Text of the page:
Now that they're confident that the effects of the Fast Track program reach into adulthood, the researchers are interested in determining which specific components of the intervention are most effective in reducing aggression, what neural mechanisms underlie aggressive behavior, and whether these results also ring true for women who have participated in the program.


Story Source:

The above story is based on materials provided by Association for Psychological Science. Note: Materials may be edited for content and length.


Journal Reference:

  1. J. M. Carre, A.-M. R. Iselin, K. M. Welker, A. R. Hariri, K. A. Dodge. Testosterone Reactivity to Provocation Mediates the Effect of Early Intervention on Aggressive Behavior. Psychological Science, 2014; DOI: 10.1177/0956797614525642

Cite This Page:

Association for Psychological Science. "Early intervention reduces aggressive behavior in adulthood." ScienceDaily. ScienceDaily, 1 April 2014. <www.sciencedaily.com/releases/2014/04/140401102922.htm>.
Association for Psychological Science. (2014, April 1). Early intervention reduces aggressive behavior in adulthood. ScienceDaily. Retrieved August 29, 2014 from www.sciencedaily.com/releases/2014/04/140401102922.htm
Association for Psychological Science. "Early intervention reduces aggressive behavior in adulthood." ScienceDaily. www.sciencedaily.com/releases/2014/04/140401102922.htm (accessed August 29, 2014).

Share This




More Mind & Brain News

Friday, August 29, 2014

Featured Research

from universities, journals, and other organizations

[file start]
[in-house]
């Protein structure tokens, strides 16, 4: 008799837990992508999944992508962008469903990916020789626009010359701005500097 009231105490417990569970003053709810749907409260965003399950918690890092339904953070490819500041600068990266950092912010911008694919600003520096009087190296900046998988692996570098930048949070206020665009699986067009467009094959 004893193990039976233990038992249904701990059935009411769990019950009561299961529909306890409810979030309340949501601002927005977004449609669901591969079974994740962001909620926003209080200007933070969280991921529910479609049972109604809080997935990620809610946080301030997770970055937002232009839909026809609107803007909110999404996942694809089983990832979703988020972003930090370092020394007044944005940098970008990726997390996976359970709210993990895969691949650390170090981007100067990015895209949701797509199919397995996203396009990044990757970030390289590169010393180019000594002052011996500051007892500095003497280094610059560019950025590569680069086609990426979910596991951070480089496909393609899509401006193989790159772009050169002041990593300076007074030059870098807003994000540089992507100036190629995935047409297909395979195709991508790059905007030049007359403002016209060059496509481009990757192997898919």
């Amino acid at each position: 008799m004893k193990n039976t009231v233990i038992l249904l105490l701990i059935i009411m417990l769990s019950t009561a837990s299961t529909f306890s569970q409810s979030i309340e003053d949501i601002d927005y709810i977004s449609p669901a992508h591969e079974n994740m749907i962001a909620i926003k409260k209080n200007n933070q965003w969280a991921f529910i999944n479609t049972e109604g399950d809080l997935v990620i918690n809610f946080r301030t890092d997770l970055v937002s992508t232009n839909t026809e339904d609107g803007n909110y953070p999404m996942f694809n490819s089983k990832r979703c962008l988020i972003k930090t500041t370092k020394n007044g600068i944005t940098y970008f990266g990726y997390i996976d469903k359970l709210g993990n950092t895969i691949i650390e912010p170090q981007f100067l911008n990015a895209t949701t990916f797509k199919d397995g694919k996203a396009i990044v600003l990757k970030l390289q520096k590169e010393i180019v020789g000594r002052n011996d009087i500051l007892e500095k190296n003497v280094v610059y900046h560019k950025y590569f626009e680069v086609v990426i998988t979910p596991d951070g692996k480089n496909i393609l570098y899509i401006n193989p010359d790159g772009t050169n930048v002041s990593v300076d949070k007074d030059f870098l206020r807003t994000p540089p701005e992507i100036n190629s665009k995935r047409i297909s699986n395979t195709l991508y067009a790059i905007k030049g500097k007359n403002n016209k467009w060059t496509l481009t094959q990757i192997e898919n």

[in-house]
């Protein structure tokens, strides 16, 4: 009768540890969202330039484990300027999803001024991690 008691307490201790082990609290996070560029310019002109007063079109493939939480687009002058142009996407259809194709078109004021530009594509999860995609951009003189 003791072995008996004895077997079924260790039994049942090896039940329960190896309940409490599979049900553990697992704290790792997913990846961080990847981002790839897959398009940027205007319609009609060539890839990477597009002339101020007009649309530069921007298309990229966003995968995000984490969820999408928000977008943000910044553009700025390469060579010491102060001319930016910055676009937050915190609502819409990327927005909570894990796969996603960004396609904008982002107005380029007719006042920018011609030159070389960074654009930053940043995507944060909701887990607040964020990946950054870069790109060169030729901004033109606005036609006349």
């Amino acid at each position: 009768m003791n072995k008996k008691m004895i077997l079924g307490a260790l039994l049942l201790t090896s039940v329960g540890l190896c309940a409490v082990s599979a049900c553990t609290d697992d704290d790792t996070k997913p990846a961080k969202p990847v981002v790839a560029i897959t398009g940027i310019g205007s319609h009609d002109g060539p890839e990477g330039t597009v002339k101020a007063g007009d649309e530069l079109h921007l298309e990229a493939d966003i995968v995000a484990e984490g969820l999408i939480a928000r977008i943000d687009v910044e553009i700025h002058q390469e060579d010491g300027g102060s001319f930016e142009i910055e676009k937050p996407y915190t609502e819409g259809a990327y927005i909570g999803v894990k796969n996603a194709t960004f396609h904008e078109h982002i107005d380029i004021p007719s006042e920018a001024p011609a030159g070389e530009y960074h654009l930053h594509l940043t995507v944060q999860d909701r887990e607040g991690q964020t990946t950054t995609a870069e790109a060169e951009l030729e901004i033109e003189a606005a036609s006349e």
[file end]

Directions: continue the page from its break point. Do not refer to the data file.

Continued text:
Featured Videos

from AP, Reuters, AFP, and other news services

Treadmill 'trips' May Reduce Falls for Elderly

Treadmill 'trips' May Reduce Falls for Elderly

AP (Aug. 28, 2014) — Scientists are tripping the elderly on purpose in a Chicago lab in an effort to better prevent seniors from falling and injuring themselves in real life. (Aug.28) Video provided by AP
Powered by NewsLook.com
Alice in Wonderland Syndrome

Alice in Wonderland Syndrome

Ivanhoe (Aug. 27, 2014) — It’s an unusual condition with a colorful name. Kids with “Alice in Wonderland” syndrome see sudden distortions in objects they’re looking at or their own bodies appear to change size, a lot like the main character in the Lewis Carroll story. Video provided by Ivanhoe
Powered by NewsLook.com
Stopping Schizophrenia Before Birth

Stopping Schizophrenia Before Birth

Ivanhoe (Aug. 27, 2014) — Scientists have long called choline a “brain booster” essential for human development. Not only does it aid in memory and learning, researchers now believe choline could help prevent mental illness. Video provided by Ivanhoe
Powered by NewsLook.com
Personalized Brain Vaccine for Glioblastoma

Personalized Brain Vaccine for Glioblastoma

Ivanhoe (Aug. 27, 2014) — Glioblastoma is the most common and aggressive brain cancer in humans. Now a new treatment using the patient’s own tumor could help slow down its progression and help patients live longer. Video provided by Ivanhoe
Powered by NewsLook.com

Search ScienceDaily

Number of stories in archives: 140,361

Find with keyword(s):
 
Enter a keyword or phrase to search ScienceDaily for related topics and research stories.

Save/Print:
Share:  

Breaking News:
from the past week

In Other News

... from NewsDaily.com

Science News

Health News

Environment News

Technology News



Save/Print:
Share:  

Free Subscriptions


Get the latest science news with ScienceDaily's free email newsletters, updated daily and weekly. Or view hourly updated newsfeeds in your RSS reader:

Get Social & Mobile


Keep up to date with the latest news from ScienceDaily via social networks and mobile apps:

Have Feedback?


Tell us what you think of ScienceDaily -- we welcome both positive and negative comments. Have any problems using the site? Questions?
Mobile iPhone Android Web
Follow Facebook Twitter Google+
Subscribe RSS Feeds Email Newsletters
Latest Headlines Health & Medicine Mind & Brain Space & Time Matter & Energy Computers & Math Plants & Animals Earth & Climate Fossils & Ruins